National African-American museum unveils displays of Justices Thomas, Marshall
Supreme Court Justice Clarence Thomas.
Roughly a year after opening, the National Museum of African American History and Culture in Washington D.C. has a new exhibit concerning Supreme Court Justice Clarence Thomas’s rise to the high court that may assuage earlier criticism when the Smithsonian’s new museum’s only mention of him featured a scandalous allegation, Law.com reports.
The exhibit sits alongside a new one for the late Justice Thurgood Marshall, who also had previously been noted in the museum only for efforts before he reached the high court – notably as the lawyer who argued Brown v. Board of Education.
The museum did not announce the new exhibits. The story was first reported by the Washington Times.
At the museum’s opening, Thomas was featured in an exhibit for Anita Hill, who accused him of sexual harassment during testimony at his confirmation hearing in 1991. Conservative groups and some members of Congress pushed back at what they considered political bias, the ABA Journal reported.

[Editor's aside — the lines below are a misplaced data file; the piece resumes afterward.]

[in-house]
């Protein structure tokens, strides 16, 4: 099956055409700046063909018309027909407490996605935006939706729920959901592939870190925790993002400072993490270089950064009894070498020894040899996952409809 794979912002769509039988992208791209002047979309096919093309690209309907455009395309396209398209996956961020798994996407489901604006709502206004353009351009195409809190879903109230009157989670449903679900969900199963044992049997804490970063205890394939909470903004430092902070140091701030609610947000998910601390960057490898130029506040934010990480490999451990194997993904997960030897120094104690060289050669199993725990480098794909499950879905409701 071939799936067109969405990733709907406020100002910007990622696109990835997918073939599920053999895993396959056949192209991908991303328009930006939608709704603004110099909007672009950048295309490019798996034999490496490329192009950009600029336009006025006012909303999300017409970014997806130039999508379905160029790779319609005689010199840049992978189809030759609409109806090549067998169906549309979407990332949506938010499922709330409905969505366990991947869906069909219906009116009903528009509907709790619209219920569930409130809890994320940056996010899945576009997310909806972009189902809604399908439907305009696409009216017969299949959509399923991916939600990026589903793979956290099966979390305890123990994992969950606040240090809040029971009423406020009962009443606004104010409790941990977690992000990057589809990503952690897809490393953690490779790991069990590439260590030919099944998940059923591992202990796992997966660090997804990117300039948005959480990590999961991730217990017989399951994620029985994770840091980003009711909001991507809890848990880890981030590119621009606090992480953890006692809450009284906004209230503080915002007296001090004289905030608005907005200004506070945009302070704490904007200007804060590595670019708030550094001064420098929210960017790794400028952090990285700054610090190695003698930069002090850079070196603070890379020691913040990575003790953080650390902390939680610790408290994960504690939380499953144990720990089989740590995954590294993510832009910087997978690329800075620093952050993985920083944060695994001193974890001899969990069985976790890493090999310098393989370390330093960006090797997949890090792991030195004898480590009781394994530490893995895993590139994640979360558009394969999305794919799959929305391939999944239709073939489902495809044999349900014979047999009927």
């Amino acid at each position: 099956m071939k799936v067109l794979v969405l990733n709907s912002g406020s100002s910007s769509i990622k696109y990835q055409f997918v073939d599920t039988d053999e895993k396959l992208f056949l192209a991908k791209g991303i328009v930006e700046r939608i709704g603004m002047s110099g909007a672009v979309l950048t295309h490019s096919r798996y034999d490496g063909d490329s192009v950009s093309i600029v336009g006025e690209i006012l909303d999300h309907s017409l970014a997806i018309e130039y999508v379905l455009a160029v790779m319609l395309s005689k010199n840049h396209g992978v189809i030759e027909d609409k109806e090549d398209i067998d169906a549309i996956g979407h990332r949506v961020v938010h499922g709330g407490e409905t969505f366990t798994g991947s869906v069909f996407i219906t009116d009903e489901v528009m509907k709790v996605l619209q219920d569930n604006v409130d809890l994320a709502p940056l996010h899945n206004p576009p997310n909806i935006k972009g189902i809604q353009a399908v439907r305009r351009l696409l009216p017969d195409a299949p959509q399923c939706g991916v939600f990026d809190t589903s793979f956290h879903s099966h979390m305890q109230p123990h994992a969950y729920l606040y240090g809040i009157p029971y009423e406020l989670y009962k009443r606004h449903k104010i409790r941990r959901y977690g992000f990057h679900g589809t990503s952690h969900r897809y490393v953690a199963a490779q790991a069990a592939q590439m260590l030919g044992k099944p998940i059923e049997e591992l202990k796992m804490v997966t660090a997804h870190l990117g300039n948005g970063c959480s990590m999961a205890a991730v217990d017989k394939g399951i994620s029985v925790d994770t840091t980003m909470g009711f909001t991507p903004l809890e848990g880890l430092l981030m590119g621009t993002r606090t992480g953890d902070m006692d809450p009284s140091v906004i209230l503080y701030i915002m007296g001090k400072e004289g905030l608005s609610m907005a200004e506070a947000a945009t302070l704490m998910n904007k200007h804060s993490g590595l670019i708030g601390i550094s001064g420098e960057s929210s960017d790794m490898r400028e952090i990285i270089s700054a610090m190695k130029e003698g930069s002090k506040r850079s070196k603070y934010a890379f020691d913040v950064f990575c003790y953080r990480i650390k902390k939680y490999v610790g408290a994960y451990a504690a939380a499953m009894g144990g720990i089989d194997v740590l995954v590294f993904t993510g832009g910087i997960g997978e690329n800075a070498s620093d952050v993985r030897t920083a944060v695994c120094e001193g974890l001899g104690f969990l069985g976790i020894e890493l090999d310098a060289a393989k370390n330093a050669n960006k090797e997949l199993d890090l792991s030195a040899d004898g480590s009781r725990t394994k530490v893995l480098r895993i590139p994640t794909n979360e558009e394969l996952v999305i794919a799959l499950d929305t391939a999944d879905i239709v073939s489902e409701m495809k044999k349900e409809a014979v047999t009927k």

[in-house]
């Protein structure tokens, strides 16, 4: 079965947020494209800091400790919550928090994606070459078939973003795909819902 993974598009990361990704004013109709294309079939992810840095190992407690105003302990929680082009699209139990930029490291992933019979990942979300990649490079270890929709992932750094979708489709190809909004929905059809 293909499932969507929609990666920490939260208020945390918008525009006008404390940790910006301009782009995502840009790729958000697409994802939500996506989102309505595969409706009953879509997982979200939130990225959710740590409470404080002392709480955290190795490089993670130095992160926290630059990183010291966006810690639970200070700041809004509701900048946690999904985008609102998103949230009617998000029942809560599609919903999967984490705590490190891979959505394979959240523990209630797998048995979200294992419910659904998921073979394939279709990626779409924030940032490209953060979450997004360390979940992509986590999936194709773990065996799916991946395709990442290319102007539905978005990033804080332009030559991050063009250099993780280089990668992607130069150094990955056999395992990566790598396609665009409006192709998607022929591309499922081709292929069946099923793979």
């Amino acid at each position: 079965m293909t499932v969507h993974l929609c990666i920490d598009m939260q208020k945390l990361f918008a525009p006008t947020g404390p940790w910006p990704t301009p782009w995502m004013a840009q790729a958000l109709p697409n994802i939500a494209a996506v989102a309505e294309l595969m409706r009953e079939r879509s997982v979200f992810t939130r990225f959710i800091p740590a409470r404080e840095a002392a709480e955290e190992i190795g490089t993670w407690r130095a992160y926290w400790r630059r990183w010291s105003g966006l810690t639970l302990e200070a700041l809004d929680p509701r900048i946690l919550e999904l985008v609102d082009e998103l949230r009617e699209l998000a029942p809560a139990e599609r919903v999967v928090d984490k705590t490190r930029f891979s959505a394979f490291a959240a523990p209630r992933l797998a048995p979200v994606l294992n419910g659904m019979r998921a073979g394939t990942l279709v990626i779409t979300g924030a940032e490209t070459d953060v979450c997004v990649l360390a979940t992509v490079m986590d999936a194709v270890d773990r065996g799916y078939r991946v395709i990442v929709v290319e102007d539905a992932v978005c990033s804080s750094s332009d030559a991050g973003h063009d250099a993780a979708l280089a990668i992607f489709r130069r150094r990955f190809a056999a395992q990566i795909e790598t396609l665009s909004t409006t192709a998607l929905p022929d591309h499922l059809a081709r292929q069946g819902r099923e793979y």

At the time, Smithsonian secretary David Skorton issued a statement saying that the museum couldn’t tell every story in its inaugural exhibitions, but that with newer ones in the future, “we expect that Justice Thomas’s story will be an excellent illustration of one of the themes that exemplify that [African-American] experience.”
The glass-enclosed displays for Marshall and Thomas have photos of them and provide written histories titled: “Thurgood Marshall: Civil Rights Lawyer to Supreme Court Justice,” and, “Clarence Thomas: From Seminary School to Supreme Court Bench.”
The Thomas exhibit includes photos of him at the College of Holy Cross and on the cover of Jet magazine.
Marshall’s exhibit includes his eyeglasses and a watch. He served on the Supreme Court from 1967 to 1991, and died in 1993 at 85.